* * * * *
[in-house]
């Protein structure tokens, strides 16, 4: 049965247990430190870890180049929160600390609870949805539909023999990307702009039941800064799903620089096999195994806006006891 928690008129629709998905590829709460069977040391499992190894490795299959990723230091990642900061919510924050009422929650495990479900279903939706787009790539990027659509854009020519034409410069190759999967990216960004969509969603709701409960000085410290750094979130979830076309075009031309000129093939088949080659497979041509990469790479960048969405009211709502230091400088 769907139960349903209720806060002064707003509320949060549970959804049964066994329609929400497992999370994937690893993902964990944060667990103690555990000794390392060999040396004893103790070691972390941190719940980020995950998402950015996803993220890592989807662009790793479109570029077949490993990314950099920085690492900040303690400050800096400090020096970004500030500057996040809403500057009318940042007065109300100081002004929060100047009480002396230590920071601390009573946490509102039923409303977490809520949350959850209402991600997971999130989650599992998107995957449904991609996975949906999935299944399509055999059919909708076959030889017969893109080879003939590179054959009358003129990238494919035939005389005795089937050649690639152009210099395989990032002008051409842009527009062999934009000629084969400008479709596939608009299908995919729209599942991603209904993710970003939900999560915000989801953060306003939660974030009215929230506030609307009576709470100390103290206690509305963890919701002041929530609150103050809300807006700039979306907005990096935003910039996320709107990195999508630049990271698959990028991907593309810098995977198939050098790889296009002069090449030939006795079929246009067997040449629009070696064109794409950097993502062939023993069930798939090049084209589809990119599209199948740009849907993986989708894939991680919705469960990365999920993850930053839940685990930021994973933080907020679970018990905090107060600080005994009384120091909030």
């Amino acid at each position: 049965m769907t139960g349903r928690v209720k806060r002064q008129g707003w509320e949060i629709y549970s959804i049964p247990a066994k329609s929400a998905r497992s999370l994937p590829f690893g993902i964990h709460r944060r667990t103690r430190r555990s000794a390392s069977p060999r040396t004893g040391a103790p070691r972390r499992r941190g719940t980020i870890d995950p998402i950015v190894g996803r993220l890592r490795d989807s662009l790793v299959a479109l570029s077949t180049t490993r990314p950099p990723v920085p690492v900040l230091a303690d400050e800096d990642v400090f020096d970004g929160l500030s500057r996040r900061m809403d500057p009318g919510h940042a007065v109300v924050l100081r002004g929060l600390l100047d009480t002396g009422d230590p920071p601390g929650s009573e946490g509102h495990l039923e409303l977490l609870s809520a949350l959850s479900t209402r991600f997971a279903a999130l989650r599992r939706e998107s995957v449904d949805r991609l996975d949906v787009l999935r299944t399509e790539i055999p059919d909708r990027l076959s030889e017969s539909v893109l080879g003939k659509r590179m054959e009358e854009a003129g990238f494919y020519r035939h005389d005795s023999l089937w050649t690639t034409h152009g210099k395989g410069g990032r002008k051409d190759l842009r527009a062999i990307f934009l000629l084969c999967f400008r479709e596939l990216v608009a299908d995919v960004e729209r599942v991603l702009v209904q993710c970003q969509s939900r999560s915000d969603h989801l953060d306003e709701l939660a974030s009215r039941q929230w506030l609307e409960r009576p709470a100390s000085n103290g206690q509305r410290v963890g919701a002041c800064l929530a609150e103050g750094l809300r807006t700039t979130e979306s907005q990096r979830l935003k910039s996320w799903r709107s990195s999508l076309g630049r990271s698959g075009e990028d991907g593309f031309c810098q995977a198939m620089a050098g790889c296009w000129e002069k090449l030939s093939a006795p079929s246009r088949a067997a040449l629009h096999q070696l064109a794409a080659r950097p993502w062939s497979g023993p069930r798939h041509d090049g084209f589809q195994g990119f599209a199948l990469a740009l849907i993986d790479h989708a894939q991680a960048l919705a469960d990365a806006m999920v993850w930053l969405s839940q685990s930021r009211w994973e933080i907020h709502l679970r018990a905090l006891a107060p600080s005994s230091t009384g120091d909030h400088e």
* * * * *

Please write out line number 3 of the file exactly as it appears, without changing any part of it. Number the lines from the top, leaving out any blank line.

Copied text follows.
């Amino acid at each position: 049965m769907t139960g349903r928690v209720k806060r002064q008129g707003w509320e949060i629709y549970s959804i049964p247990a066994k329609s929400a998905r497992s999370l994937p590829f690893g993902i964990h709460r944060r667990t103690r430190r555990s000794a390392s069977p060999r040396t004893g040391a103790p070691r972390r499992r941190g719940t980020i870890d995950p998402i950015v190894g996803r993220l890592r490795d989807s662009l790793v299959a479109l570029s077949t180049t490993r990314p950099p990723v920085p690492v900040l230091a303690d400050e800096d990642v400090f020096d970004g929160l500030s500057r996040r900061m809403d500057p009318g919510h940042a007065v109300v924050l100081r002004g929060l600390l100047d009480t002396g009422d230590p920071p601390g929650s009573e946490g509102h495990l039923e409303l977490l609870s809520a949350l959850s479900t209402r991600f997971a279903a999130l989650r599992r939706e998107s995957v449904d949805r991609l996975d949906v787009l999935r299944t399509e790539i055999p059919d909708r990027l076959s030889e017969s539909v893109l080879g003939k659509r590179m054959e009358e854009a003129g990238f494919y020519r035939h005389d005795s023999l089937w050649t690639t034409h152009g210099k395989g410069g990032r002008k051409d190759l842009r527009a062999i990307f934009l000629l084969c999967f400008r479709e596939l990216v608009a299908d995919v960004e729209r599942v991603l702009v209904q993710c970003q969509s939900r999560s915000d969603h989801l953060d306003e709701l939660a974030s009215r039941q929230w506030l609307e409960r009576p709470a100390s000085n103290g206690q509305r410290v963890g919701a002041c800064l929530a609150e103050g750094l809300r807006t700039t979130e979306s907005q990096r979830l935003k910039s996320w799903r709107s990195s999508l076309g630049r990271s698959g075009e990028d991907g593309f031309c810098q995977a198939m620089a050098g790889c296009w000129e002069k090449l030939s093939a006795p079929s246009r088949a067997a040449l629009h096999q070696l064109a794409a080659r950097p993502w062939s497979g023993p069930r798939h041509d090049g084209f589809q195994g990119f599209a199948l990469a740009l849907i993986d790479h989708a894939q991680a960048l919705a469960d990365a806006m999920v993850w930053l969405s839940q685990s930021r009211w994973e933080i907020h709502l679970r018990a905090l006891a107060p600080s005994s230091t009384g120091d909030h400088e």